Last Thursday, before a wake that drew hundreds, before a funeral crowd spilled into the street, before a family grieved a beloved father, brother and son, begging questions about why a promising 26-year-old man’s life was suddenly stopped by a police bullet, Randy Blackwell embalmed his friend Derek Walker.
Like Blackwell, Derek worked at Hanes Funeral Home in East Durham, where he transported bodies, handled clerical work and brought life into a space containing death.
It was a part-time job, but Derek was on a fast track to take over the business. “Mr. Mortician,” they called him. “Ooooh, Mr. Mortician, he’s fine,” the girls would say. He liked dressing in snazzy suits and bow tiesfresh, said the guys. Sometimes he’d don his cowboy hat, snapping photos with his 5-year-old son, whom he adored.
Blackwell, 55, works at several funeral homes, and has been embalming Durhamites for two decades. He met Derek in 2005, when Derek was a teenage funeral aide. Blackwell was in his Roxboro home last Tuesday when he heard about a man standing in the middle of CCB Plaza in downtown Durham, waving a gun and ranting. He turned on the television. There was Derek. But it wasn’t Derek, he thought.
It was a refrain repeated countless times over the next week: “That’s not Derek,” they said. “That just isn’t Derek.”
Derek graduated from Hillside in 2005, where he doubled as an ROTC drill instructor. More recently he had moved into a new home, outfitting his son’s bedroom with racecar tracks and a drum set. For several years he had been involved in a custody dispute, which had escalated. Last Tuesday, he posted suicidal messages on Facebook. Then, instead of showing up at the funeral home, he grabbed a gun he reportedly accessed through his part-time security job and drove to CCB Plaza.
By 4:20 p.m., he was standing next to the bronze bull statue, talking to himself and crying. Police rushed to the scene. Crisis negotiators began talking to him. Other officers took aim.
About an hour later, Derek pointed the gun at his head. Then he pointed at an officer. Then he was shot dead.
The body came to Hanes Funeral Home two days later. Blackwell helped roll it into the embalming room, where Derek had a reputation as a jokester. “Mr. Blackwell, why you do white folks better than you do black folks?” he would playfully inquire, darting around the funeral home teasing people or messing with the hairstyles of the ladies returning from the salons. “You goin’ into business with me?” he once chirped to a girl who drove a car resembling a hearse. Derek put the fun in funeral.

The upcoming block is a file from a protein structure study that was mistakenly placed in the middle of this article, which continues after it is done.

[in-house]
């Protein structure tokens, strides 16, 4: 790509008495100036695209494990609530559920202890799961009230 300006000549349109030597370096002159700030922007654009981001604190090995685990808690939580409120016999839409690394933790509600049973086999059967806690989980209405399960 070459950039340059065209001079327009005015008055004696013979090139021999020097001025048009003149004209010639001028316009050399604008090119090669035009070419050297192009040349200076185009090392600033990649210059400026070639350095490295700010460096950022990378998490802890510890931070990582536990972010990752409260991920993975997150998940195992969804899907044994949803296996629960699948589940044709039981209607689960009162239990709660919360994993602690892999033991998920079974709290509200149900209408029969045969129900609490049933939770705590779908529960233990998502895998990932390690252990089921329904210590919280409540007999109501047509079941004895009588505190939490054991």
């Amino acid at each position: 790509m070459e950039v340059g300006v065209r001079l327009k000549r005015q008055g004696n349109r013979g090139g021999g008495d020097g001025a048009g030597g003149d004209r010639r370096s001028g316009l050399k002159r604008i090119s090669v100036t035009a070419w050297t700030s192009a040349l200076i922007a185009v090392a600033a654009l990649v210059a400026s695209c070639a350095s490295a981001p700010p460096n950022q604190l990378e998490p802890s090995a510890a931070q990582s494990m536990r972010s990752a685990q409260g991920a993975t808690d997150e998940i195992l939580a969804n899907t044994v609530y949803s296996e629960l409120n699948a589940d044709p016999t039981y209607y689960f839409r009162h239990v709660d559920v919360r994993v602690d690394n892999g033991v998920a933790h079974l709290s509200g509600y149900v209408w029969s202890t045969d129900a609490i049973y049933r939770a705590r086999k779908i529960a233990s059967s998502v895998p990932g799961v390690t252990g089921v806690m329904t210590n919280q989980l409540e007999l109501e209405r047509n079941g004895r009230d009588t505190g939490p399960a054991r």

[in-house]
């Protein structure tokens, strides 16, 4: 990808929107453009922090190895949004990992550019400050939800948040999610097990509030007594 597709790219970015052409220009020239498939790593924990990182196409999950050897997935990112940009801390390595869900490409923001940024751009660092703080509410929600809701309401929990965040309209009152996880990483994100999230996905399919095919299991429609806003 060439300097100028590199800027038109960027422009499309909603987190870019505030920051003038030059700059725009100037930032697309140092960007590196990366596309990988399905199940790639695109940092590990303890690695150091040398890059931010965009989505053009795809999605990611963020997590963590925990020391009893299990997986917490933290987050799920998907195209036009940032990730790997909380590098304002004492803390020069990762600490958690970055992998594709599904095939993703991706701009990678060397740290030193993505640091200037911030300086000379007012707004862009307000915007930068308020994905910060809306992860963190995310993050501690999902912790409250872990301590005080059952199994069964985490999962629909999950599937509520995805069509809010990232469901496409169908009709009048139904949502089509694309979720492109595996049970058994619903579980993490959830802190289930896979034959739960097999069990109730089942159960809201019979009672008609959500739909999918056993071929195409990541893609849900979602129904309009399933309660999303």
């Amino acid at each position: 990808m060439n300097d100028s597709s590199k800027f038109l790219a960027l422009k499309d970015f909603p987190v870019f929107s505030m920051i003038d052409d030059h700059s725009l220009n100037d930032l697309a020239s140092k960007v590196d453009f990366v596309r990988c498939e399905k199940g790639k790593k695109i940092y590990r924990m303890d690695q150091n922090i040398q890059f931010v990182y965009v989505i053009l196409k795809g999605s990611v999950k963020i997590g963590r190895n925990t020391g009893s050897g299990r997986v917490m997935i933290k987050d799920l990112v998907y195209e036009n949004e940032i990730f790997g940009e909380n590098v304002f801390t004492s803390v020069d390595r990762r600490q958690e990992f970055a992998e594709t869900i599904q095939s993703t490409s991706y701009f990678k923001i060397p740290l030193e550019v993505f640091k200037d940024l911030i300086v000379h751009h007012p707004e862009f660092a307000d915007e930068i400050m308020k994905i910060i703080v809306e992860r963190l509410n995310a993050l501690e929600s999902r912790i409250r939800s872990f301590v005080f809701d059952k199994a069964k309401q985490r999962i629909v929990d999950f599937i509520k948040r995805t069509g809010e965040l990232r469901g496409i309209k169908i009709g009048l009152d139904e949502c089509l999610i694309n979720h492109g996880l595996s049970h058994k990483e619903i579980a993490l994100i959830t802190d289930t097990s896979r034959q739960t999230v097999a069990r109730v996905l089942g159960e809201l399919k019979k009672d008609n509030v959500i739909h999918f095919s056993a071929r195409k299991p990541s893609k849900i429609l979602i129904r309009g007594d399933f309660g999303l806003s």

Blackwell unzipped the bag, called a “disaster pouch,” revealing the body. The bullet made a pea-sized hole in the right chest before exploding inside. Because of the autopsy, his brain and organs had been removed. That’s not Derek, thought Blackwell.
Inside the embalmment room, several people typically mill about during a job. But last Thursday, Blackwell made a gentle statement to his colleagues. “When I go back there, nobody else is going back with me.” He had a mission: to bring Derek back. His family needed that.
Blackwell has a reputation as a professional. He doesn’t let sentiment impede his job. Everybody loves Derek, he thought to himself. I can’t have anyone else’s emotions stirring up my own memories of the kid.
“He’s vulnerable,” Blackwell said. “I wanted us to be alone out of respect.”
Blackwell had mentored Derek. Only once did Derek come to him with a deeper problem. Behind the charismatic smile that drove women crazy, Blackwell said, “I think he had things going on.”
After Derek’s body was placed on the table, Blackwell closed and locked the door. He normally says a small prayer before embalming a body, but on this day, he made a special appeal: “I ask you, God, to guide my hands. To be with me here in this room today.”
Sometimes Blackwell listens to gospel or jazz when he works. But now, the room was silent.
For the next two hours, Blackwell worked. Because of the autopsy, he had to administer the embalming fluid to several arteries rather than just one, while plugging various leaks. He started by injecting the carotids in the neck. Then the subclavians near the chest. Finally, the iliacs near the pelvis. He took care not to inject so strongly to inflate the skin. He treated the inside of the body with embalming gel to preserve the muscles, then applied a hardening compound to solidify it. He filled the body with newspaper and replaced the sternum and cranium. Then he stitched him up.
Suddenly, it was Derek again.
Some people will blame certain things for Derek’s death. But most people this week preferred to celebrate his life. For a few days, the news narrative shifted from the phenomenon of “suicide by cop” to the testament of having hundreds of people attend your funeral, with so many folks standing on the pews the fire marshal was drawn in. The wake was scheduled to end at 6 p.m. Instead it lasted till 11.
There’s a saying in the funeral business, “You care for the living by taking care of the dead.” Derek seemed exceptionally able to comfort people at their darkest hours.
On Monday afternoon, across the street from Fisher Memorial United Holy Church in Hayti, where the hearse Derek once drove was parked, Randy Blackwell stood in front of another funeral home where he often works. He had tried to enter the church but was told it was too crowded.
“That’s OK,” he said under the sunshine. “I already got my time with him.”